According to our thesis, most of the proposed changes fit into a relatively new philosophical framework, showing that a new approach in the field of data protection has emerged. The essence of this approach is the effective protection of the individuals’ privacy, even if their privacy (or generally legal) awareness is low, and even if they take no steps for protection (“background protection”). This approach should not count on activity on the part of the data subjects any more than previously; the emphasis is clearly shifting from the rights of the data subject to the duties of data controllers. This differs greatly from the former philosophical background of European privacy protection, which was based on the concept of the “informational self-determination”, developed by the German Constitutional Court, still heavily influencing data protection regulation in Europe.

In the first part of the paper a historical overview will be sketched in order to show how the evolution of data protection law was led by technological development. Secondly, the key elements of a new generation of personal data protection laws are introduced with respect to the Proposal for a new Data Protection Regulation.7

13.2 Historical Background and Current State of Affairs

In the 70s the development of information technology made it possible to apply computers to operate state-owned databases, and so personal information could be controlled by means of these digitalized databases much more rapidly, and different state registers could be merged and connected, showing many aspects of an individual’s life; it was even possible to create personality profiles based on these.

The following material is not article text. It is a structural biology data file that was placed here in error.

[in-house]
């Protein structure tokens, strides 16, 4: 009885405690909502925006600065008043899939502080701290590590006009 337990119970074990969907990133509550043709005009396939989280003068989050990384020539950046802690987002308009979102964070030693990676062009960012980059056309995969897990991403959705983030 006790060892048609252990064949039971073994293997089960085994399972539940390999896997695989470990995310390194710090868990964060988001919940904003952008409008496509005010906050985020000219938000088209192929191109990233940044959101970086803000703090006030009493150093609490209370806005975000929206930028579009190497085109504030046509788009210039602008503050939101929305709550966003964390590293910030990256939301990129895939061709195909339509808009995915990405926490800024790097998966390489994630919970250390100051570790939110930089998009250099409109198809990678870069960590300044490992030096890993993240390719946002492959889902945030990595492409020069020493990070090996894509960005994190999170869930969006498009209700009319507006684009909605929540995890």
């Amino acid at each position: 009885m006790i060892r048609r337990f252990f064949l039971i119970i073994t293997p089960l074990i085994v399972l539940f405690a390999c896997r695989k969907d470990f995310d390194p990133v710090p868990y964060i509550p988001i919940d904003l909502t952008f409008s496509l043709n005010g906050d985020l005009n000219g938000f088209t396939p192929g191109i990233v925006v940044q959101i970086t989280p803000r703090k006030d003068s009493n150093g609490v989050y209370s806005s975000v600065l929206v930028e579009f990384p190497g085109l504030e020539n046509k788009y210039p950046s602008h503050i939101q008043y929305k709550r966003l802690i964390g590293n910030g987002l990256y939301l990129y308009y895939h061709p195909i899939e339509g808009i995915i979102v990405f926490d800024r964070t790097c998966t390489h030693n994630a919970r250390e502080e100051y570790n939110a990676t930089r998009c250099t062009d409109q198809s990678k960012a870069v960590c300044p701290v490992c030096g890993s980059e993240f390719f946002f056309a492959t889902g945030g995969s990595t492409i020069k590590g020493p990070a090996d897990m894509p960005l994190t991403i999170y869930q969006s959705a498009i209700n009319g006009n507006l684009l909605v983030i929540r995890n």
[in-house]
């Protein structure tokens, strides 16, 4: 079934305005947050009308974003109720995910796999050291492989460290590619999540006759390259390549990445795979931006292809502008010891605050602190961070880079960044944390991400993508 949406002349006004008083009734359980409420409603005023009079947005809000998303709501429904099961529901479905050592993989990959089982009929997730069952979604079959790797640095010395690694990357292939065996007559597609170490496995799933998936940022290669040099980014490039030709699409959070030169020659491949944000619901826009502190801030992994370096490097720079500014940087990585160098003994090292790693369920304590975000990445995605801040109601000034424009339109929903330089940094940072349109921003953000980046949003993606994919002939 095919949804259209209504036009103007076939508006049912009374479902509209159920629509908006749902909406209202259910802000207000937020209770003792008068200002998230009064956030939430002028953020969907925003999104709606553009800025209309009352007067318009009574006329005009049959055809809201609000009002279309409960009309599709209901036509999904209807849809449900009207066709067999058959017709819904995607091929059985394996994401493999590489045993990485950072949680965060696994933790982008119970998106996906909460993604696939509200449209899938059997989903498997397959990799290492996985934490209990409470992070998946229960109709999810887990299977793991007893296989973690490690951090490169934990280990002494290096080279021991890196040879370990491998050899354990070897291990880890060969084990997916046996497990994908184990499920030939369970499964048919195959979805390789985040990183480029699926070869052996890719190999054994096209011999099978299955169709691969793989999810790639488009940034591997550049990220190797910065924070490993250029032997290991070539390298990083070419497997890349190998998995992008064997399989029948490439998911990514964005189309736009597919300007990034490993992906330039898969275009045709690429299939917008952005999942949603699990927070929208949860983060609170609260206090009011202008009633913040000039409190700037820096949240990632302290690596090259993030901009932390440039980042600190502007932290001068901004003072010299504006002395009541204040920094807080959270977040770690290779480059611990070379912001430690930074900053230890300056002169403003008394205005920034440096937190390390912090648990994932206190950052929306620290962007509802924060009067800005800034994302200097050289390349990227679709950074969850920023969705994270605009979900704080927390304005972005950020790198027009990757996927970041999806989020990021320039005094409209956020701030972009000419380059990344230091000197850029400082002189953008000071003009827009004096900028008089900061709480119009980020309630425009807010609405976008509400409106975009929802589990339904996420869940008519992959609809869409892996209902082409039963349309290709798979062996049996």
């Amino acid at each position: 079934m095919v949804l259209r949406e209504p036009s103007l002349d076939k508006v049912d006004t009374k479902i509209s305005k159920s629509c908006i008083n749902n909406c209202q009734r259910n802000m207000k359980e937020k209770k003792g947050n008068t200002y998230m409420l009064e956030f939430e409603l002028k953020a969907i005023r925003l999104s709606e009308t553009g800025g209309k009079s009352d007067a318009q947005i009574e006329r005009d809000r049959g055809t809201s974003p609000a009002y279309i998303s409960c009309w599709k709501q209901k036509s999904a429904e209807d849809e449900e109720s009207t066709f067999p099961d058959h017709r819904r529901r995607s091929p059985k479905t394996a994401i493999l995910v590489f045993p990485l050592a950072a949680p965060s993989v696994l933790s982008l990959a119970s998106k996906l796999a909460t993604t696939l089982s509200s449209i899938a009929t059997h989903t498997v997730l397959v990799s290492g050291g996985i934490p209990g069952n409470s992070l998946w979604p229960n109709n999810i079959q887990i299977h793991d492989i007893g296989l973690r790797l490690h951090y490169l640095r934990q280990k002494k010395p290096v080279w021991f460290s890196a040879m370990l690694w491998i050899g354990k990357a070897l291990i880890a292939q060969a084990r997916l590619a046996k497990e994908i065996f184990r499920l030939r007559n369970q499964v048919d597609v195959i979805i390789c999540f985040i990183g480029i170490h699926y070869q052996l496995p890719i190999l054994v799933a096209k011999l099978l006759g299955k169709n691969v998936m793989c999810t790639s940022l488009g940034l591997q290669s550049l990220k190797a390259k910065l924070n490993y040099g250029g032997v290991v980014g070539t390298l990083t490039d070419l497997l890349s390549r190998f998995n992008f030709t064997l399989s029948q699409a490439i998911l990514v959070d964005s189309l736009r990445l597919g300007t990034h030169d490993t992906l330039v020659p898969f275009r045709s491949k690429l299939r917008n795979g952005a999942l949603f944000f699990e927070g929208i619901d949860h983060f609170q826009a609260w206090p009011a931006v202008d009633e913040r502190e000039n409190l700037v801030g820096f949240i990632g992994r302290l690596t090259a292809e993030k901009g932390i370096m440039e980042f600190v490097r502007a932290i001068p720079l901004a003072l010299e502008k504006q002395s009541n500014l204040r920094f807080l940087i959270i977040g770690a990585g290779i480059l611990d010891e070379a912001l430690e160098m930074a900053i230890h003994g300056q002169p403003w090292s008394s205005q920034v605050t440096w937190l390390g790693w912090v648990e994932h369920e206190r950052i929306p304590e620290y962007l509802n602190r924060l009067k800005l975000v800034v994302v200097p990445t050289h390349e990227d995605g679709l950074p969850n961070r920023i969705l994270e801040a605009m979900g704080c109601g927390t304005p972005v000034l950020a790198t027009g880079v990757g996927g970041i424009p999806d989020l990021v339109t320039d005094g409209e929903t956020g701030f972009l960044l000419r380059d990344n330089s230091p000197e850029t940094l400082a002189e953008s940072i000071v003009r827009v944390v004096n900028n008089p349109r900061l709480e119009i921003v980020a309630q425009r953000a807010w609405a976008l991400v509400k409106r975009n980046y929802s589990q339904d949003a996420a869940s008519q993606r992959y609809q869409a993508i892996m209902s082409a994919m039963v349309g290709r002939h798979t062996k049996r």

Although some major companies had started to introduce computerized databases processing personal data, the real threat to privacy at this time was connected to data processing by the state, often referred to as the ‘Big Brother’ effect based on Orwell’s famous novel ‘1984’. These concerns drove the first data protection law in the world to be enacted in the Land of Hesse, Germany in 1970. This Act “set the course for all further discussions”8 and served as an example for the legislation enacted in many West European states (Sweden: 1973, Germany: 1976, Denmark, Norway France: 1978, etc.).9

Data protection Acts of the 70s, sometimes referred to as the first generation of data protection regulation, were enacted in a world where few data controllers (mostly government bodies and some major companies) used automated data processing technology, and where the general purpose was to limit the state’s power by ensuring the transparency of the state’s databases.10